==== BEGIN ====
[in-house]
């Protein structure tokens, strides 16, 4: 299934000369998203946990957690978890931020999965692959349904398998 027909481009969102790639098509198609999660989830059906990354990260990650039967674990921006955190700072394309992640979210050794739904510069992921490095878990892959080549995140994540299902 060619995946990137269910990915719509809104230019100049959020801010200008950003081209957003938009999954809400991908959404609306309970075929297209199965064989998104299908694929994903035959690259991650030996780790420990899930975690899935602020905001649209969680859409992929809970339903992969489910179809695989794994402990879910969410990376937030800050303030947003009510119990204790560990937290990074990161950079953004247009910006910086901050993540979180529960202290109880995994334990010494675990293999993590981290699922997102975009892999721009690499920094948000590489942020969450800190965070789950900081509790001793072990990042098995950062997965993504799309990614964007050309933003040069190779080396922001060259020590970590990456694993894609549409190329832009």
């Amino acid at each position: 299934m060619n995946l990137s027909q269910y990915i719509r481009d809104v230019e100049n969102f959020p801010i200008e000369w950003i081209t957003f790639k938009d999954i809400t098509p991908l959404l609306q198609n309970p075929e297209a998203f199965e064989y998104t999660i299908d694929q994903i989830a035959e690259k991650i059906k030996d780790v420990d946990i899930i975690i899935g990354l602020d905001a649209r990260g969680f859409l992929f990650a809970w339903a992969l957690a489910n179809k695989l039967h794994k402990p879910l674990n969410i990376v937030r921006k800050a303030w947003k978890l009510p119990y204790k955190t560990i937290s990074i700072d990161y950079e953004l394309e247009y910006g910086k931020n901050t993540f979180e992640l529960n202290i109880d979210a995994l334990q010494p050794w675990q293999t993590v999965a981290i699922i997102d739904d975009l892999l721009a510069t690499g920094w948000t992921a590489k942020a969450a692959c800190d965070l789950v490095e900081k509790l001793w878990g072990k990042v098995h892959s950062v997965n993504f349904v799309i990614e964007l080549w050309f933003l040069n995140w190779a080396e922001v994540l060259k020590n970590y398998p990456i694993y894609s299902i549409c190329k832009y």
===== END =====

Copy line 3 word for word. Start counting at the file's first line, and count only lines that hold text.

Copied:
């Amino acid at each position: 299934m060619n995946l990137s027909q269910y990915i719509r481009d809104v230019e100049n969102f959020p801010i200008e000369w950003i081209t957003f790639k938009d999954i809400t098509p991908l959404l609306q198609n309970p075929e297209a998203f199965e064989y998104t999660i299908d694929q994903i989830a035959e690259k991650i059906k030996d780790v420990d946990i899930i975690i899935g990354l602020d905001a649209r990260g969680f859409l992929f990650a809970w339903a992969l957690a489910n179809k695989l039967h794994k402990p879910l674990n969410i990376v937030r921006k800050a303030w947003k978890l009510p119990y204790k955190t560990i937290s990074i700072d990161y950079e953004l394309e247009y910006g910086k931020n901050t993540f979180e992640l529960n202290i109880d979210a995994l334990q010494p050794w675990q293999t993590v999965a981290i699922i997102d739904d975009l892999l721009a510069t690499g920094w948000t992921a590489k942020a969450a692959c800190d965070l789950v490095e900081k509790l001793w878990g072990k990042v098995h892959s950062v997965n993504f349904v799309i990614e964007l080549w050309f933003l040069n995140w190779a080396e922001v994540l060259k020590n970590y398998p990456i694993y894609s299902i549409c190329k832009y």